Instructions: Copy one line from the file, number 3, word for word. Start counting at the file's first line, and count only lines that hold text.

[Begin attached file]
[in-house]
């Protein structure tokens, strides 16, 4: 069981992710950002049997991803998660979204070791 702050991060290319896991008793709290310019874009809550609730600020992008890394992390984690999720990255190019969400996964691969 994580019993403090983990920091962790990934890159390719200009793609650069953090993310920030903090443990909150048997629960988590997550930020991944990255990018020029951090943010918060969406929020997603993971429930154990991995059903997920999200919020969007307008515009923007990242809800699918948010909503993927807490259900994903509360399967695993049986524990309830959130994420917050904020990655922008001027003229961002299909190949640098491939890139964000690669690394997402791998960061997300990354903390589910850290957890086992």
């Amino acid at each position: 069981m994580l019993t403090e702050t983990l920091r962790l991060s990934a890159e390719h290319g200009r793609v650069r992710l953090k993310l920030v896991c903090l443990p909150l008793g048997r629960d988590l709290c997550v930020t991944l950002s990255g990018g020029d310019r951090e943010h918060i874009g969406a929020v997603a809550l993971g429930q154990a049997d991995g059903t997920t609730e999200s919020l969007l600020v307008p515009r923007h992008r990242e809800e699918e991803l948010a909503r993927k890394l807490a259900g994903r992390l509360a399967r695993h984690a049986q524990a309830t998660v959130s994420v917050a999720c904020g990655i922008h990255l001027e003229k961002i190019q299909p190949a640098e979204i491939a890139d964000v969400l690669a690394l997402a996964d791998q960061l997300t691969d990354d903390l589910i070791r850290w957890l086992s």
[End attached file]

């Amino acid at each position: 069981m994580l019993t403090e702050t983990l920091r962790l991060s990934a890159e390719h290319g200009r793609v650069r992710l953090k993310l920030v896991c903090l443990p909150l008793g048997r629960d988590l709290c997550v930020t991944l950002s990255g990018g020029d310019r951090e943010h918060i874009g969406a929020v997603a809550l993971g429930q154990a049997d991995g059903t997920t609730e999200s919020l969007l600020v307008p515009r923007h992008r990242e809800e699918e991803l948010a909503r993927k890394l807490a259900g994903r992390l509360a399967r695993h984690a049986q524990a309830t998660v959130s994420v917050a999720c904020g990655i922008h990255l001027e003229k961002i190019q299909p190949a640098e979204i491939a890139d964000v969400l690669a690394l997402a996964d791998q960061l997300t691969d990354d903390l589910i070791r850290w957890l086992s």